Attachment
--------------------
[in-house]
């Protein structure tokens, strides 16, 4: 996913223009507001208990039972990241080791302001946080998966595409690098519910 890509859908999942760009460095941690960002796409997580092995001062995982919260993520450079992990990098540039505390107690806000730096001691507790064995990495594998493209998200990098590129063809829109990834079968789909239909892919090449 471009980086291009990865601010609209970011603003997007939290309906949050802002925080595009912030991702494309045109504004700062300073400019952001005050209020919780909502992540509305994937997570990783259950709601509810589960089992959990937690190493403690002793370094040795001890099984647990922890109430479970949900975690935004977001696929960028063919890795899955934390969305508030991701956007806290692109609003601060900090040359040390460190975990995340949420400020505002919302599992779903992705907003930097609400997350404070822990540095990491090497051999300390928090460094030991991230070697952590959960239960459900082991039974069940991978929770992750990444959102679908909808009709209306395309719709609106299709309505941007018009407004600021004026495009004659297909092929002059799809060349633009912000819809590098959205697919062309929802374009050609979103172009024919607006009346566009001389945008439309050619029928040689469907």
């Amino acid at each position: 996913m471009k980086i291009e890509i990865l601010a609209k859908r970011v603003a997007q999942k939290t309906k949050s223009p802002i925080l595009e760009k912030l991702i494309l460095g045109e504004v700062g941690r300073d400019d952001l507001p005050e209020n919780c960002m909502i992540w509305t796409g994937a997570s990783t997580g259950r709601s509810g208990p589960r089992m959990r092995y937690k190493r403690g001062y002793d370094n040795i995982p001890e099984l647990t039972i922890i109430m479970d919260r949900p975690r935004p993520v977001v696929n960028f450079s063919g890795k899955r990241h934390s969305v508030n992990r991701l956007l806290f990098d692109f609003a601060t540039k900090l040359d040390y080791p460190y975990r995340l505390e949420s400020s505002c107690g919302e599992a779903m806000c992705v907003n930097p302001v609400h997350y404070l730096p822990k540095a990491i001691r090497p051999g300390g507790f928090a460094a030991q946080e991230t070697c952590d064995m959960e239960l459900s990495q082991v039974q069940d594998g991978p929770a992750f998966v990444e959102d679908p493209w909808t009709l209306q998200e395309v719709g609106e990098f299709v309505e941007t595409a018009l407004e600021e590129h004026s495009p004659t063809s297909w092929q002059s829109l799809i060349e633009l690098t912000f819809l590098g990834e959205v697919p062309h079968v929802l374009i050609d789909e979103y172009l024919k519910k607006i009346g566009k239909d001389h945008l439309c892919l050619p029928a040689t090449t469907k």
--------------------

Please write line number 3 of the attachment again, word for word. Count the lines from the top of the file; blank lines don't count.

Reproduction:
């Amino acid at each position: 996913m471009k980086i291009e890509i990865l601010a609209k859908r970011v603003a997007q999942k939290t309906k949050s223009p802002i925080l595009e760009k912030l991702i494309l460095g045109e504004v700062g941690r300073d400019d952001l507001p005050e209020n919780c960002m909502i992540w509305t796409g994937a997570s990783t997580g259950r709601s509810g208990p589960r089992m959990r092995y937690k190493r403690g001062y002793d370094n040795i995982p001890e099984l647990t039972i922890i109430m479970d919260r949900p975690r935004p993520v977001v696929n960028f450079s063919g890795k899955r990241h934390s969305v508030n992990r991701l956007l806290f990098d692109f609003a601060t540039k900090l040359d040390y080791p460190y975990r995340l505390e949420s400020s505002c107690g919302e599992a779903m806000c992705v907003n930097p302001v609400h997350y404070l730096p822990k540095a990491i001691r090497p051999g300390g507790f928090a460094a030991q946080e991230t070697c952590d064995m959960e239960l459900s990495q082991v039974q069940d594998g991978p929770a992750f998966v990444e959102d679908p493209w909808t009709l209306q998200e395309v719709g609106e990098f299709v309505e941007t595409a018009l407004e600021e590129h004026s495009p004659t063809s297909w092929q002059s829109l799809i060349e633009l690098t912000f819809l590098g990834e959205v697919p062309h079968v929802l374009i050609d789909e979103y172009l024919k519910k607006i009346g566009k239909d001389h945008l439309c892919l050619p029928a040689t090449t469907k």